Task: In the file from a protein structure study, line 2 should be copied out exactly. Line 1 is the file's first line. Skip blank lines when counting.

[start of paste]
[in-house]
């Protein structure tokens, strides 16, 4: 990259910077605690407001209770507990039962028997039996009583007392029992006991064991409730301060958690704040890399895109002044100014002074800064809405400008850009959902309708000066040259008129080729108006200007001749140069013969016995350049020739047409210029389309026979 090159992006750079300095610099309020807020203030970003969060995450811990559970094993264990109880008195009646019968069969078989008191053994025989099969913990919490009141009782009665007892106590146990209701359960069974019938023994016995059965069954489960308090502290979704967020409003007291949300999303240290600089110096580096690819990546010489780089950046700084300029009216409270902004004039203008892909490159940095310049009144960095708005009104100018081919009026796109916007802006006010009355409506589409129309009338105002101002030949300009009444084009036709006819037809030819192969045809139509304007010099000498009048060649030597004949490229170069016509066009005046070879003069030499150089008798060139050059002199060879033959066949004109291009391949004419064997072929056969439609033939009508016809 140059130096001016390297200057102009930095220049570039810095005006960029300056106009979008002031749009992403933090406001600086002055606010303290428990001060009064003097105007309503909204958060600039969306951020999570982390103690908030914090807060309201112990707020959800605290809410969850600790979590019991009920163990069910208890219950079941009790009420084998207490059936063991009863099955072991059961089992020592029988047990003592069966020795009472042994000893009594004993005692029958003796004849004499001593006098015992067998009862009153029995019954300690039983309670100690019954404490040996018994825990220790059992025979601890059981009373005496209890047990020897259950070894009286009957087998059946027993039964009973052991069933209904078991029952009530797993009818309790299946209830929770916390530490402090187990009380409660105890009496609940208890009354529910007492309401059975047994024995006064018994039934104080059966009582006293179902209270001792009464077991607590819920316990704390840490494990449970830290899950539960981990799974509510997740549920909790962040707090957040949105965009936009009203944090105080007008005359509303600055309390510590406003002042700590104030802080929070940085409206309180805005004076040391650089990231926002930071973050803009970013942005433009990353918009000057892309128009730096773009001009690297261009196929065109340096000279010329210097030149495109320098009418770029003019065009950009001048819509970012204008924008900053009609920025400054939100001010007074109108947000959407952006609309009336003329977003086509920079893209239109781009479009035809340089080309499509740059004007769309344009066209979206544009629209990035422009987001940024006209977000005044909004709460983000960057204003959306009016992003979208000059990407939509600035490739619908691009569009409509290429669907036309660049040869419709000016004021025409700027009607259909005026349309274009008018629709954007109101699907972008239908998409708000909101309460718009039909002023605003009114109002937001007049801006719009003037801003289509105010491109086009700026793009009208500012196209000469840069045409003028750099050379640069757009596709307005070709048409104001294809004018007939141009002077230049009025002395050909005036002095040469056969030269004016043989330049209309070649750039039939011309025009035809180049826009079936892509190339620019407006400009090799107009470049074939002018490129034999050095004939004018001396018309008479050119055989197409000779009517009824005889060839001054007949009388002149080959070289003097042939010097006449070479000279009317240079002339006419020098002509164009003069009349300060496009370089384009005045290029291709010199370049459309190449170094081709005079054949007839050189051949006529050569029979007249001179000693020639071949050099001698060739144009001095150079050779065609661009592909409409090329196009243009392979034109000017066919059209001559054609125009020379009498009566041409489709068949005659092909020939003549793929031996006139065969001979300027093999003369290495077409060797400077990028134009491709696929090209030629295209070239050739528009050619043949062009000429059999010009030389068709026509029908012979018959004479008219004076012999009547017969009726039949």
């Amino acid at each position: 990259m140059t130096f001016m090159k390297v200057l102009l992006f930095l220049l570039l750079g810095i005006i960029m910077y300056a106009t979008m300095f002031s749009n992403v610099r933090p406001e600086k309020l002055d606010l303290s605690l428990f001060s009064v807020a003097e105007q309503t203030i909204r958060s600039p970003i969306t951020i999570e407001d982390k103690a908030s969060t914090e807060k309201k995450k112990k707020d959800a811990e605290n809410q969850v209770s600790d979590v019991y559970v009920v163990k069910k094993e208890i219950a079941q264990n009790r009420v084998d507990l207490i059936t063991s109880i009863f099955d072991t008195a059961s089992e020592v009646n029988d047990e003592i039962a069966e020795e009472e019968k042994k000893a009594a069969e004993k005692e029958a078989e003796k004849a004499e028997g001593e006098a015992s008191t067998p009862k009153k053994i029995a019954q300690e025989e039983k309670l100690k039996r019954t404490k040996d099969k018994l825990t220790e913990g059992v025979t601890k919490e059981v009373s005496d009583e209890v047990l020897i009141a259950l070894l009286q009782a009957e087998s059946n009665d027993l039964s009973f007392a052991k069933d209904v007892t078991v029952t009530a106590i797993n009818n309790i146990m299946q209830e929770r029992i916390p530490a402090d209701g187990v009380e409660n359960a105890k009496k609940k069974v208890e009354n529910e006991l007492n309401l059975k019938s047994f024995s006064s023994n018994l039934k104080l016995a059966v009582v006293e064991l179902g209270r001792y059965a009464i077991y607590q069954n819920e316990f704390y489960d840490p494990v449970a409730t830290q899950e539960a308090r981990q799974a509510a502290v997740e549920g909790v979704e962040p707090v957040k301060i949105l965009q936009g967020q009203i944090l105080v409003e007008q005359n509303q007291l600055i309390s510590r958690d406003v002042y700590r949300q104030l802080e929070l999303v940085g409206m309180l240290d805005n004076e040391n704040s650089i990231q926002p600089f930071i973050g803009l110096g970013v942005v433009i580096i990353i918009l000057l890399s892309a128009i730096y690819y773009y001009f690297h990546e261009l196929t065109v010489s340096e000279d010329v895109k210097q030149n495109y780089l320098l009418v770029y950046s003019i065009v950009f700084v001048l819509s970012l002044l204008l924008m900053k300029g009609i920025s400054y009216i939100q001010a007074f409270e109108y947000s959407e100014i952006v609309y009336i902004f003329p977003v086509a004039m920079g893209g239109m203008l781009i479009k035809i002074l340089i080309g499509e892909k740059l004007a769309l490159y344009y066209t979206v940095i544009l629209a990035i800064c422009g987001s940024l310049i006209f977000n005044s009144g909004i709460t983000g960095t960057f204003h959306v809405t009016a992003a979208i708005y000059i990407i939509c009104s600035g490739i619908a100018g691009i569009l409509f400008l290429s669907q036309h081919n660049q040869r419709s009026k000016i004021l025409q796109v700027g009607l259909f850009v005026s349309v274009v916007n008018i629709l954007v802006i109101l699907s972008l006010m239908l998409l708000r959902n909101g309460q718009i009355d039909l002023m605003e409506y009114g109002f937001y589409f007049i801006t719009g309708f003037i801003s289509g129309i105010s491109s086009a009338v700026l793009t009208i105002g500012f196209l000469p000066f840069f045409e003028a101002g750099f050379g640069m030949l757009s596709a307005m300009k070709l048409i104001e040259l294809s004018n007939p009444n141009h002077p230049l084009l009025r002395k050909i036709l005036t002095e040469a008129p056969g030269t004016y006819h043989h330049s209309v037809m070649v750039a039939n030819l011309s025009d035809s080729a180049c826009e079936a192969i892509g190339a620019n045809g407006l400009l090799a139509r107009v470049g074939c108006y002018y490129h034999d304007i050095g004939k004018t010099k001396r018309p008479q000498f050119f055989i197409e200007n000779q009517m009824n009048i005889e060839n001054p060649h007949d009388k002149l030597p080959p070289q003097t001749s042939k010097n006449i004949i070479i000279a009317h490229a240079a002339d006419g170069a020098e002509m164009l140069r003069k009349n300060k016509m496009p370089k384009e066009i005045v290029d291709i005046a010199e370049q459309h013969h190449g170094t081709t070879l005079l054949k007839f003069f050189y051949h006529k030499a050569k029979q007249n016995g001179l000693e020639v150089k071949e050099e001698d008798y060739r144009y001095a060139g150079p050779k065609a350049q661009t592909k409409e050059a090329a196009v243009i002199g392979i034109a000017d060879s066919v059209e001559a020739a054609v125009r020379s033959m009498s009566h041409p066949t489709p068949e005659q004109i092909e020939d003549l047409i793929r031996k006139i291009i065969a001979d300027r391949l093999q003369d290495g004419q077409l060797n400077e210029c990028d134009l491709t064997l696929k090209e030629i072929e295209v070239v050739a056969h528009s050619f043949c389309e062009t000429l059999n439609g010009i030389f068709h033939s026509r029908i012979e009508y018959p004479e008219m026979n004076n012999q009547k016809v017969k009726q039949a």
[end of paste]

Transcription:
């Protein structure tokens, strides 16, 4: 990259910077605690407001209770507990039962028997039996009583007392029992006991064991409730301060958690704040890399895109002044100014002074800064809405400008850009959902309708000066040259008129080729108006200007001749140069013969016995350049020739047409210029389309026979 090159992006750079300095610099309020807020203030970003969060995450811990559970094993264990109880008195009646019968069969078989008191053994025989099969913990919490009141009782009665007892106590146990209701359960069974019938023994016995059965069954489960308090502290979704967020409003007291949300999303240290600089110096580096690819990546010489780089950046700084300029009216409270902004004039203008892909490159940095310049009144960095708005009104100018081919009026796109916007802006006010009355409506589409129309009338105002101002030949300009009444084009036709006819037809030819192969045809139509304007010099000498009048060649030597004949490229170069016509066009005046070879003069030499150089008798060139050059002199060879033959066949004109291009391949004419064997072929056969439609033939009508016809 140059130096001016390297200057102009930095220049570039810095005006960029300056106009979008002031749009992403933090406001600086002055606010303290428990001060009064003097105007309503909204958060600039969306951020999570982390103690908030914090807060309201112990707020959800605290809410969850600790979590019991009920163990069910208890219950079941009790009420084998207490059936063991009863099955072991059961089992020592029988047990003592069966020795009472042994000893009594004993005692029958003796004849004499001593006098015992067998009862009153029995019954300690039983309670100690019954404490040996018994825990220790059992025979601890059981009373005496209890047990020897259950070894009286009957087998059946027993039964009973052991069933209904078991029952009530797993009818309790299946209830929770916390530490402090187990009380409660105890009496609940208890009354529910007492309401059975047994024995006064018994039934104080059966009582006293179902209270001792009464077991607590819920316990704390840490494990449970830290899950539960981990799974509510997740549920909790962040707090957040949105965009936009009203944090105080007008005359509303600055309390510590406003002042700590104030802080929070940085409206309180805005004076040391650089990231926002930071973050803009970013942005433009990353918009000057892309128009730096773009001009690297261009196929065109340096000279010329210097030149495109320098009418770029003019065009950009001048819509970012204008924008900053009609920025400054939100001010007074109108947000959407952006609309009336003329977003086509920079893209239109781009479009035809340089080309499509740059004007769309344009066209979206544009629209990035422009987001940024006209977000005044909004709460983000960057204003959306009016992003979208000059990407939509600035490739619908691009569009409509290429669907036309660049040869419709000016004021025409700027009607259909005026349309274009008018629709954007109101699907972008239908998409708000909101309460718009039909002023605003009114109002937001007049801006719009003037801003289509105010491109086009700026793009009208500012196209000469840069045409003028750099050379640069757009596709307005070709048409104001294809004018007939141009002077230049009025002395050909005036002095040469056969030269004016043989330049209309070649750039039939011309025009035809180049826009079936892509190339620019407006400009090799107009470049074939002018490129034999050095004939004018001396018309008479050119055989197409000779009517009824005889060839001054007949009388002149080959070289003097042939010097006449070479000279009317240079002339006419020098002509164009003069009349300060496009370089384009005045290029291709010199370049459309190449170094081709005079054949007839050189051949006529050569029979007249001179000693020639071949050099001698060739144009001095150079050779065609661009592909409409090329196009243009392979034109000017066919059209001559054609125009020379009498009566041409489709068949005659092909020939003549793929031996006139065969001979300027093999003369290495077409060797400077990028134009491709696929090209030629295209070239050739528009050619043949062009000429059999010009030389068709026509029908012979018959004479008219004076012999009547017969009726039949």